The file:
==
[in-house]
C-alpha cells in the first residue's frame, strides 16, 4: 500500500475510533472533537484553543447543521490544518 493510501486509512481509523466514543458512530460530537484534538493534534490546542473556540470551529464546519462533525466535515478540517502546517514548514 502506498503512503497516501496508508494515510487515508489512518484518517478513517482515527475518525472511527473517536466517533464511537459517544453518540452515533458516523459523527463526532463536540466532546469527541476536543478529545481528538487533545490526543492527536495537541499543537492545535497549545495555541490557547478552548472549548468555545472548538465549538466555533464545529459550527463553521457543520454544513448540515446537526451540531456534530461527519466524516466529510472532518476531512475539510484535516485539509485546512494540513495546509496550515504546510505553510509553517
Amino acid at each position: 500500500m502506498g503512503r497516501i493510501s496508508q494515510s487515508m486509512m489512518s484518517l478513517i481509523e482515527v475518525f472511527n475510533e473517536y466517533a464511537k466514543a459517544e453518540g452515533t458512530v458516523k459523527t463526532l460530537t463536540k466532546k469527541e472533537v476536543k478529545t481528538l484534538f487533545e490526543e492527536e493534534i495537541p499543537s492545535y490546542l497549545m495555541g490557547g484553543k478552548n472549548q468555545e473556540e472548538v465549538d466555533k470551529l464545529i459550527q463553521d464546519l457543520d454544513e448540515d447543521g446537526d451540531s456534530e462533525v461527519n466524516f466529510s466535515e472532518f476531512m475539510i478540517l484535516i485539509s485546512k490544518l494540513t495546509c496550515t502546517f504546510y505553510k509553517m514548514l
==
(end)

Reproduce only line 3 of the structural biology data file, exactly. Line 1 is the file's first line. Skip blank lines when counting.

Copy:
Amino acid at each position: 500500500m502506498g503512503r497516501i493510501s496508508q494515510s487515508m486509512m489512518s484518517l478513517i481509523e482515527v475518525f472511527n475510533e473517536y466517533a464511537k466514543a459517544e453518540g452515533t458512530v458516523k459523527t463526532l460530537t463536540k466532546k469527541e472533537v476536543k478529545t481528538l484534538f487533545e490526543e492527536e493534534i495537541p499543537s492545535y490546542l497549545m495555541g490557547g484553543k478552548n472549548q468555545e473556540e472548538v465549538d466555533k470551529l464545529i459550527q463553521d464546519l457543520d454544513e448540515d447543521g446537526d451540531s456534530e462533525v461527519n466524516f466529510s466535515e472532518f476531512m475539510i478540517l484535516i485539509s485546512k490544518l494540513t495546509c496550515t502546517f504546510y505553510k509553517m514548514l